fostering the humanistic practice of medicine publishing personal accounts of illness and healing encouraging health care advocacy

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fostering the humanistic practice of medicine publishing personal accounts of illness and healing encouraging health care advocacy

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Poems

Often Described As

the most terrible pain known to man,
trigeminal neuralgia
ricochets around my face, pulsing
electric-shocks. My doctor advises

cutting the nerve in my cheek, the only hope
of stopping the torture. He mentions
some patients consider
suicide. My husband has just revealed

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Harvest

In early morning appointments,
the doctor’s coat reeks of cigarettes
as he moves closer,
says “Scoot down,”
inserts the probe.

They want me to want my eggs
in case the treatment takes them—
to hold fast to the dream of a child
with my dimples and dark eyes.

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The Sturgeon

Kind eyes, and a fragile body like a reed
Barely just a presence on the room, as if almost fading
Already into the twilight

Under gentle, careful hands
His body unveils its story with its familiar tells.
The slender wrists, childlike, beneath pitted skin.
Deeply scooped recess above collarbones.
A subtle, solid wedge of liver,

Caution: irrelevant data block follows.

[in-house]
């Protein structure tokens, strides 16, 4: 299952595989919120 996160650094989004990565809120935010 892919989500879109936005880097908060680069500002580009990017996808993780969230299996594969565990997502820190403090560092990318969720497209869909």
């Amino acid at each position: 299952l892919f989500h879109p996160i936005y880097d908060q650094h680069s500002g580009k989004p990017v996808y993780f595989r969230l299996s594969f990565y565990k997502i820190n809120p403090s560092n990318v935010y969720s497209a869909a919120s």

Looming ominously below ribcage.

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Enough

Her idea of a date is splitting
a six-pack with her husband
Friday nights while milking the cows,
still weary from her day job.
Swollen udders demand attention
twice daily regardless
of her daughter’s ball games,
her mother’s terminal cancer.

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The Bite

In the springtime, a zombie showed up,
breaking down our door and biting me.

Friends and neighbors asked questions,
not daring to come near,

leaving flowers, candles, baked goods
on our crooked stoop.

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Prognosis

Small birds teeter
on the wires by the feedstore.

Crows scatter broken seedpods
beneath the streetlight.

Flowering weeds crowd the dusty sidewalk,
sickly yellow or red as blood.

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Brain Scan

I slide into the MRI machine.
Sleds slide downhill, propelled by their own weight;
my movement’s horizontal, made through means

outside of my control: a man in green
scrubs bops a button, turning me to freight
that’s fed into the MRI machine.

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Song of the Body

You wake up in pain, again.
That thoracic disc twisting in on itself
like a corkscrew unable
to spiral back out of the pulp.

It’s work make-believing
your way through the long week,
bearing someone else’s dreams
on your employed shoulders.

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And What Is Beautiful

if not a healing wound?
toes missing, trans-metatarsal amputation,
remaining tissue puckering deep pink:
raw beauty in disfigurement.

He shows me pictures on his cell phone,
the toes felt doused with molten metal.
Before debridement: brown-black,
the foot decaying like a leaf in winter.

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